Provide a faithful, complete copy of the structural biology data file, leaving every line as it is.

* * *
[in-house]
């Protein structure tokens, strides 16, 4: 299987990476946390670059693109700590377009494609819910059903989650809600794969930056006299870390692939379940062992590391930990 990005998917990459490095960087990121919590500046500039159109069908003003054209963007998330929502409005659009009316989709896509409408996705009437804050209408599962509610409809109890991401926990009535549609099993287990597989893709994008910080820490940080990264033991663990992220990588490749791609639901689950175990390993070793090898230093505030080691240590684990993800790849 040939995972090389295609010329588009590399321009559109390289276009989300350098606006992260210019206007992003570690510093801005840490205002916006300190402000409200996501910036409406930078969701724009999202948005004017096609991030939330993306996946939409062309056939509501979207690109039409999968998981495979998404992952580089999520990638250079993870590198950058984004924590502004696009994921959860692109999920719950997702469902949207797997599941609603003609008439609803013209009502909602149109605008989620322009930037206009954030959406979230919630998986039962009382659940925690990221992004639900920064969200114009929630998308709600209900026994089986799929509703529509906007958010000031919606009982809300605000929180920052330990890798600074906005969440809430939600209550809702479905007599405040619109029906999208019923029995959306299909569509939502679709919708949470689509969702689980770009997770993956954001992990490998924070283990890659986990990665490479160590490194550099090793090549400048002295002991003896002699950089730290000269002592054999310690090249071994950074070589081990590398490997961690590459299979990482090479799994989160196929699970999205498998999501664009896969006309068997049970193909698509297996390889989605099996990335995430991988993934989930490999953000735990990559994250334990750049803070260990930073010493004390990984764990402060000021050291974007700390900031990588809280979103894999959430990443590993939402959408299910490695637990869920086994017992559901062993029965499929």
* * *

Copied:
[in-house]
């Protein structure tokens, strides 16, 4: 299987990476946390670059693109700590377009494609819910059903989650809600794969930056006299870390692939379940062992590391930990 990005998917990459490095960087990121919590500046500039159109069908003003054209963007998330929502409005659009009316989709896509409408996705009437804050209408599962509610409809109890991401926990009535549609099993287990597989893709994008910080820490940080990264033991663990992220990588490749791609639901689950175990390993070793090898230093505030080691240590684990993800790849 040939995972090389295609010329588009590399321009559109390289276009989300350098606006992260210019206007992003570690510093801005840490205002916006300190402000409200996501910036409406930078969701724009999202948005004017096609991030939330993306996946939409062309056939509501979207690109039409999968998981495979998404992952580089999520990638250079993870590198950058984004924590502004696009994921959860692109999920719950997702469902949207797997599941609603003609008439609803013209009502909602149109605008989620322009930037206009954030959406979230919630998986039962009382659940925690990221992004639900920064969200114009929630998308709600209900026994089986799929509703529509906007958010000031919606009982809300605000929180920052330990890798600074906005969440809430939600209550809702479905007599405040619109029906999208019923029995959306299909569509939502679709919708949470689509969702689980770009997770993956954001992990490998924070283990890659986990990665490479160590490194550099090793090549400048002295002991003896002699950089730290000269002592054999310690090249071994950074070589081990590398490997961690590459299979990482090479799994989160196929699970999205498998999501664009896969006309068997049970193909698509297996390889989605099996990335995430991988993934989930490999953000735990990559994250334990750049803070260990930073010493004390990984764990402060000021050291974007700390900031990588809280979103894999959430990443590993939402959408299910490695637990869920086994017992559901062993029965499929």